Looking a little closer at the five LTIPs in 2020 which received overwhelming approval, we find that all five LTI plans include malus and claw back. This means that companies have the right, prior or after the vesting period, to reduce all or part of the vesting shares in the event of material misstatement of the company’s accounts, error misconduct and/or failure of risk management. Moreover, all five companies have the provision that in the event of excess or inadequate payment of the LTIP, the remuneration committee has the discretion to adjust the awards that vest to make sure that the outcomes are fair and appropriate, and that it is in line with the company’s performance. Companies, by applying malus and claw back to their plans and committee discretion, are protecting the interest of the company and reducing any conflict of interest that might occur.

Another trend that is apparent when analysing the five LTIPs, is that three of the LTIPs are awarded in shares, namely Smith & Nephew, Antofagasta and Polymetal International Plc, while DCC has options and Taylor Wimpey has nil-cost options. All five LTIPs are performance-based incentive plans, with four LTIPs having a three-year performance period and the last LTIP having a four-year performance period. However, the final release of the awarded plans is after five years from the date of grant since all plans include a holding period. In the case of Antofagasta’s LTIP, a performance awards plan and restricted awards plan are included. The performance awards plan weighs 70% and the restricted awards plan weighs 30% of the LTIP. The restricted shares plan refers to a plan which vests after some years (depending on the remuneration policy) without any performance and usually there is a condition to be employed. Antofagasta’s LTIP might be viewed as a less risky plan because in “crucial times” the executive will not take risky actions in order to benefit from the LTIP and will thus take actions that will benefit the company rather than harm it. However, the UK Corporate Code does not provide any preference between performance based LTIP awards and restricted shares.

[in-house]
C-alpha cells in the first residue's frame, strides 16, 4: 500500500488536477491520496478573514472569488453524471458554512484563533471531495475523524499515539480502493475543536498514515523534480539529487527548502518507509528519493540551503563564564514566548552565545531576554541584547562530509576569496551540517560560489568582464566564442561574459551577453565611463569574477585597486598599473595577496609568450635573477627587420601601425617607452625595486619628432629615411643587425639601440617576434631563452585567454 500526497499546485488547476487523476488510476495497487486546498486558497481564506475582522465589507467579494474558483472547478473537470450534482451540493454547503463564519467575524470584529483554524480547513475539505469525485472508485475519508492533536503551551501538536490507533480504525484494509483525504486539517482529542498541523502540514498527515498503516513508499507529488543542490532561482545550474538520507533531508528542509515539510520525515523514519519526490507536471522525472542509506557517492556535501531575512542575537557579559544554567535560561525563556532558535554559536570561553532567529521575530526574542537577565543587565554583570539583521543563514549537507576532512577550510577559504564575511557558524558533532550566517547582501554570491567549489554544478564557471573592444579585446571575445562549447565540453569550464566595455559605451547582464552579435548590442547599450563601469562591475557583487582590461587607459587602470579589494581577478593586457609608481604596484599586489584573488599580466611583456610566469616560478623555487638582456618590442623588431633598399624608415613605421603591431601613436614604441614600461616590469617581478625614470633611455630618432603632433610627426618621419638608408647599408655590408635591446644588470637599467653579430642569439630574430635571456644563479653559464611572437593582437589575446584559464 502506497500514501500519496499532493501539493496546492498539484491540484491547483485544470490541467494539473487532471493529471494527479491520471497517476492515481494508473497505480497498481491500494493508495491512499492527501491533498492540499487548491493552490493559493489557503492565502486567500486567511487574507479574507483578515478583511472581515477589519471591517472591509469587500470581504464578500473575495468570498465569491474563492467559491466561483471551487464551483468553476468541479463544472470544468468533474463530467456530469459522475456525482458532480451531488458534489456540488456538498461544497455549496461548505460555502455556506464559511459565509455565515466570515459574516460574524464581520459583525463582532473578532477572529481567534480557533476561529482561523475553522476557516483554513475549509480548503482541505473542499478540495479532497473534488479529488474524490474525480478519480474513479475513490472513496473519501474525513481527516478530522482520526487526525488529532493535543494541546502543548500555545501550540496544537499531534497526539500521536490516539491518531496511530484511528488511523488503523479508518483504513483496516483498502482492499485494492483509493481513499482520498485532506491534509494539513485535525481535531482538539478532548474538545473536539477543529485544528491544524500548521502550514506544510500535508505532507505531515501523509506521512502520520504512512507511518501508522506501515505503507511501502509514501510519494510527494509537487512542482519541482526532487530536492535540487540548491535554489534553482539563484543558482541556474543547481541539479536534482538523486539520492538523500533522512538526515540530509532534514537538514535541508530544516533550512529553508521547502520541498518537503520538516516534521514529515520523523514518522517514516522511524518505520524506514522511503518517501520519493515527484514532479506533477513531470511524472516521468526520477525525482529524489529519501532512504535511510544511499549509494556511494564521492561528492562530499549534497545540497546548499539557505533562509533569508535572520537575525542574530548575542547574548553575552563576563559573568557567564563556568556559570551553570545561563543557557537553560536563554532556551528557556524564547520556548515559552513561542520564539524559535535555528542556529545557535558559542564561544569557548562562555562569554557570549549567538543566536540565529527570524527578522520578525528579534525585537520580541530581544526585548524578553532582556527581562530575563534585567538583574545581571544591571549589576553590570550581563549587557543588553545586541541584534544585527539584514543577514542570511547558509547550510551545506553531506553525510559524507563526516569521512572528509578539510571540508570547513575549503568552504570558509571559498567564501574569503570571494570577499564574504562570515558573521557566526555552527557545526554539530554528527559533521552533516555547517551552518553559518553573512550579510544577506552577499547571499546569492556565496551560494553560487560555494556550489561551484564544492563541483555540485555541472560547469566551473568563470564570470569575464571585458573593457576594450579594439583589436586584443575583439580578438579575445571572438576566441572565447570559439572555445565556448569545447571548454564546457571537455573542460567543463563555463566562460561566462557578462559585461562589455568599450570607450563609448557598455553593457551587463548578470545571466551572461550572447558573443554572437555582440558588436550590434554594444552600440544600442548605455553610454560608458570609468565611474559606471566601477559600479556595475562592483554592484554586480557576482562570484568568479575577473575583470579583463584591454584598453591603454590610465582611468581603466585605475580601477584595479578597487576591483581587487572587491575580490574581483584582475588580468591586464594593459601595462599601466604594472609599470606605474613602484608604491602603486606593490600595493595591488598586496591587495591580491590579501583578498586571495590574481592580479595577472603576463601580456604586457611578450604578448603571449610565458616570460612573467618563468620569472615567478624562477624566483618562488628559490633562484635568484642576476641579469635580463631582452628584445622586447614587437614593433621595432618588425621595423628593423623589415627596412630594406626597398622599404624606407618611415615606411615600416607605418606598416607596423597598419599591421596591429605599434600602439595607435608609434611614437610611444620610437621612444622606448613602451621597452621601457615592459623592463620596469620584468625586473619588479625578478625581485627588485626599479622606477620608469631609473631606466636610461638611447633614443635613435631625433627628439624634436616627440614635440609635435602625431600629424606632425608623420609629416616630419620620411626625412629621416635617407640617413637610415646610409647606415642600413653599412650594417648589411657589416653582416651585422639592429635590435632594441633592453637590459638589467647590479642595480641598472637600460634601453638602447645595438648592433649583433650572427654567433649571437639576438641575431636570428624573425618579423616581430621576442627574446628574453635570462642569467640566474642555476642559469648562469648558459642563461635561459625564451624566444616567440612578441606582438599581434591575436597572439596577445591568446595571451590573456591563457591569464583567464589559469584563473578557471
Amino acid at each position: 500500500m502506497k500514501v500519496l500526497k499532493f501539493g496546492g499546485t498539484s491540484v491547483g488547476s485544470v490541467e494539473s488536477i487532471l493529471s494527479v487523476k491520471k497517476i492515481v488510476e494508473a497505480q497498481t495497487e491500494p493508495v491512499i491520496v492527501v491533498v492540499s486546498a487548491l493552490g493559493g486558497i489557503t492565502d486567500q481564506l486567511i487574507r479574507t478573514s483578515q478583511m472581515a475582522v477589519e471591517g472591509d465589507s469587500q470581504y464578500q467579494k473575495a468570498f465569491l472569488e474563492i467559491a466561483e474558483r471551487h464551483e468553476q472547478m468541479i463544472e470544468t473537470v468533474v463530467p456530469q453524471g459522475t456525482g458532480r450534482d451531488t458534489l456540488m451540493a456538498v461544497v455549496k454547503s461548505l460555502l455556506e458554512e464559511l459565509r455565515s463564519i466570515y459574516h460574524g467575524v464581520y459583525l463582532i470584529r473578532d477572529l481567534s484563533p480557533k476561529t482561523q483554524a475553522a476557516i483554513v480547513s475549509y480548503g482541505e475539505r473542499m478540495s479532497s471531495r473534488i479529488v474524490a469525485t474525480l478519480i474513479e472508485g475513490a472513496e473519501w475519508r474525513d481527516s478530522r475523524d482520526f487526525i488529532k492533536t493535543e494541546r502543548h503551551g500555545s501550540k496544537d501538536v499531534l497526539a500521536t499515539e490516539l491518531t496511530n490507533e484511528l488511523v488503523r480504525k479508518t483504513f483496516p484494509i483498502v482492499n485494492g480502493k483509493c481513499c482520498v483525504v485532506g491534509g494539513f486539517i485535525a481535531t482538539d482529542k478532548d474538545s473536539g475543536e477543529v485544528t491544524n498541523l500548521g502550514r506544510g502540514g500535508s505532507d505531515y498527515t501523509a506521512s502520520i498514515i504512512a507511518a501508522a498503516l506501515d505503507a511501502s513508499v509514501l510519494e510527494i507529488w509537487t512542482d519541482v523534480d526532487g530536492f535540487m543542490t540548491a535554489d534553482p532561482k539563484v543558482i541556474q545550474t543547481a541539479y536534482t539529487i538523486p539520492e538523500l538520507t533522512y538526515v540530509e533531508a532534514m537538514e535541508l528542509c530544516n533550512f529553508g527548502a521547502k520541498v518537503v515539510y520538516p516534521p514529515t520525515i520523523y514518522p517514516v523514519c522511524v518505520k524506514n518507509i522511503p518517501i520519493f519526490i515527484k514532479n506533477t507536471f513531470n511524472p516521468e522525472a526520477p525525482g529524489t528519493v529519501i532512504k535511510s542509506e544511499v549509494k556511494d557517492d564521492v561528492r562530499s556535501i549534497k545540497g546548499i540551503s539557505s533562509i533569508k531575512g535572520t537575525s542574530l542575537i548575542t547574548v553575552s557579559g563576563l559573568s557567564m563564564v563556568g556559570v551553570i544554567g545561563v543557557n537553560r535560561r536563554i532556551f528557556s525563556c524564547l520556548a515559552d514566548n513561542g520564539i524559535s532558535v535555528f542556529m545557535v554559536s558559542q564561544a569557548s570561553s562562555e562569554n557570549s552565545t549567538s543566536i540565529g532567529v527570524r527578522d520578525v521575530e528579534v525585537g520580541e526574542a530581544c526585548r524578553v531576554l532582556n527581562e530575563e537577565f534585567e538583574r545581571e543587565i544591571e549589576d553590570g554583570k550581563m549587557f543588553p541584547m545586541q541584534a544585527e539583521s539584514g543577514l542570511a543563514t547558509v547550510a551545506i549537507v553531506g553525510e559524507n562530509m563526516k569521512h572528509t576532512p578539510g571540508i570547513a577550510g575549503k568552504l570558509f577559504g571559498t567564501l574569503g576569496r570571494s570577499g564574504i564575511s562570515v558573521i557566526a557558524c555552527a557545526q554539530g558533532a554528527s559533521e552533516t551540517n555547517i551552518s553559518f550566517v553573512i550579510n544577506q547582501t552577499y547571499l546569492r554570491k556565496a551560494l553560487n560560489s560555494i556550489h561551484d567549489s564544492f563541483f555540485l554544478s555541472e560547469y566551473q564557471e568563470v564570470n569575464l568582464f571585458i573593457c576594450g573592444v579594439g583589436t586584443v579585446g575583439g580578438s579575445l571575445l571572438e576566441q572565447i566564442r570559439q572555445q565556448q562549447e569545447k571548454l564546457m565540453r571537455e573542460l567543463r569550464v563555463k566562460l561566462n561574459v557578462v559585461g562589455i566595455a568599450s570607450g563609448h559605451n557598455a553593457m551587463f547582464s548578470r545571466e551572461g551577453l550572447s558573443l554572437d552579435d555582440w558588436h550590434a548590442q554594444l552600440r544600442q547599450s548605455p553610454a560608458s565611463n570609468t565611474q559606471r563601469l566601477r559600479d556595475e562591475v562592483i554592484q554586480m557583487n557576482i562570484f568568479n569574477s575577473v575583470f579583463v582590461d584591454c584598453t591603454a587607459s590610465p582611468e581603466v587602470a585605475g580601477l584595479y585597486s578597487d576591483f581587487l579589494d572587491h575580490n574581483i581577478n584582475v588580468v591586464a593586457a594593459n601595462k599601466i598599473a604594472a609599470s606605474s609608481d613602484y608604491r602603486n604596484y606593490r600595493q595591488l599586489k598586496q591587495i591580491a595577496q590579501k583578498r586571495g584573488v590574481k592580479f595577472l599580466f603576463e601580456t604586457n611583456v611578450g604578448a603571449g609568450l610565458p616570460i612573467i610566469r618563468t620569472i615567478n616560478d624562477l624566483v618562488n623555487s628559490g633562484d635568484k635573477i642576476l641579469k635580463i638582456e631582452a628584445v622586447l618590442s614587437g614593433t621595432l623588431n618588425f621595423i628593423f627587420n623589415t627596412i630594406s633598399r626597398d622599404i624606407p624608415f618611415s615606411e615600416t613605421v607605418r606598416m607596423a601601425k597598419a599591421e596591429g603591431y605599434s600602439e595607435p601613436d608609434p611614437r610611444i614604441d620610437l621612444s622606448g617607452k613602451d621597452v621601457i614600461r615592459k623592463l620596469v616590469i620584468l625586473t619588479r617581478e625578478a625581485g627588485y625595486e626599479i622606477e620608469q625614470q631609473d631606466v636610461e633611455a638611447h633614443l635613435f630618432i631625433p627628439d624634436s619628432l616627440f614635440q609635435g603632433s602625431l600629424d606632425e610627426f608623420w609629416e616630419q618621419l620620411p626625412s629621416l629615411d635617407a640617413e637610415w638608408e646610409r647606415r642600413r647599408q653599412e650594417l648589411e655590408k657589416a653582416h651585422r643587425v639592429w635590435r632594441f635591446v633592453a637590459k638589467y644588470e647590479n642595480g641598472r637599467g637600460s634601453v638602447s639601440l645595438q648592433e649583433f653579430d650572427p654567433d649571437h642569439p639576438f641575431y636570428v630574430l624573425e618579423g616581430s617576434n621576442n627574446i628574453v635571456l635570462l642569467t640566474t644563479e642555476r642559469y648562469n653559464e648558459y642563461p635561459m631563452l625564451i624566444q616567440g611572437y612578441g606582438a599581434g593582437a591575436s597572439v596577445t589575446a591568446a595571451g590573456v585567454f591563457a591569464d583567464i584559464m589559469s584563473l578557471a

All five LTIPs have one common metric, which is the relative Total Shareholder Return (TSR). TSR weighs from 20-100% among the plans. Metrics such as Return on Capital Employed, Earning Per Share, Return on Net Operating Assets, Sales Growth etc. are used in these five LTIPs. Furthermore, all five LTIPs have the indicators of each metric in detail, as for example, at which range the metric is vesting and how much of it. In this way, the company is much more transparent towards its shareholders.

Finally, how much LTIP the companies are granting to their executives might be the most interesting and crucial part of the remuneration. Three of the LTIPs have a maximum grant value equal to 200% of base salary. The remaining two LTIPs grant the respective award at a maximum value of 125% and 275% of base salary. In their reports, all five companies are stating the expected (target) percentage of the awards, which will be paid out after the completion of the performance period. Figure 2 illustrates the base salary of the five CEOs plus the median CEO salary in the FTSE 100 between 2014-2019. Since the values mentioned previously concern the base salary for the next three years, Figure 2 sheds light on what was previously paid out. Smith & Nephew pays its CEO more than the median CEO in the FTSE 100 and from 2015 there is an increasing trend of its base salary. For the 2019 financial year, Smith & Nephew offered a base salary 1.62 times more than the median CEO in the FTSE 100. Between the years 2014-2019, Polymetal International, DCC, and Antofagasta appeared to report lower base salaries compared to the median CEO in the FTSE 100. The data and analysis also suggest that Taylor Wimpey pays its CEO close to the median CEO base salary in the FTSE 100. Interestingly, Smith & Nephew, which reports the highest base salary over time among the five companies, has a 275% maximum grant value for its 2020 policy. While Polymetal International, which has the lowest base salary over time, also has the lowest maximum grant value for its 2020 policy (which equals to 125%).